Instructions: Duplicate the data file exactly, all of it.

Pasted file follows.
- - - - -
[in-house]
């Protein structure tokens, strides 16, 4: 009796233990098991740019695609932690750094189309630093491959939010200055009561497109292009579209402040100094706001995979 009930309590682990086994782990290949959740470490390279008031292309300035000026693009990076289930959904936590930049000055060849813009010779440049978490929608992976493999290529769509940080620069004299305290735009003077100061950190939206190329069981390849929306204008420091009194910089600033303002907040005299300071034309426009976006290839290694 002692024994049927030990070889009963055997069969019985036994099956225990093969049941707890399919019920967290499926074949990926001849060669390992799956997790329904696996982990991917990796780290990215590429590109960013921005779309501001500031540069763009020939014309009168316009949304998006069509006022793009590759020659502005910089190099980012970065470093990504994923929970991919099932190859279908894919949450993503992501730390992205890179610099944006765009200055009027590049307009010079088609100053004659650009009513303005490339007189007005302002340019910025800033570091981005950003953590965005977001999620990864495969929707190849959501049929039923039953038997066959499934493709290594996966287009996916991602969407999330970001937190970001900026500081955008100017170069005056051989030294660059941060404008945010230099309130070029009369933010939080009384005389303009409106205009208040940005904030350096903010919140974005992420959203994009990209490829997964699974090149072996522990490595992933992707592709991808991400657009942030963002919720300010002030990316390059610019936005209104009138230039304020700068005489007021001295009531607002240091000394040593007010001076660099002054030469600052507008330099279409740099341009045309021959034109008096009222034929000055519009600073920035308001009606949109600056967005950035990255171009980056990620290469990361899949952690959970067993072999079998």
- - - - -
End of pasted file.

[in-house]
């Protein structure tokens, strides 16, 4: 009796233990098991740019695609932690750094189309630093491959939010200055009561497109292009579209402040100094706001995979 009930309590682990086994782990290949959740470490390279008031292309300035000026693009990076289930959904936590930049000055060849813009010779440049978490929608992976493999290529769509940080620069004299305290735009003077100061950190939206190329069981390849929306204008420091009194910089600033303002907040005299300071034309426009976006290839290694 002692024994049927030990070889009963055997069969019985036994099956225990093969049941707890399919019920967290499926074949990926001849060669390992799956997790329904696996982990991917990796780290990215590429590109960013921005779309501001500031540069763009020939014309009168316009949304998006069509006022793009590759020659502005910089190099980012970065470093990504994923929970991919099932190859279908894919949450993503992501730390992205890179610099944006765009200055009027590049307009010079088609100053004659650009009513303005490339007189007005302002340019910025800033570091981005950003953590965005977001999620990864495969929707190849959501049929039923039953038997066959499934493709290594996966287009996916991602969407999330970001937190970001900026500081955008100017170069005056051989030294660059941060404008945010230099309130070029009369933010939080009384005389303009409106205009208040940005904030350096903010919140974005992420959203994009990209490829997964699974090149072996522990490595992933992707592709991808991400657009942030963002919720300010002030990316390059610019936005209104009138230039304020700068005489007021001295009531607002240091000394040593007010001076660099002054030469600052507008330099279409740099341009045309021959034109008096009222034929000055519009600073920035308001009606949109600056967005950035990255171009980056990620290469990361899949952690959970067993072999079998």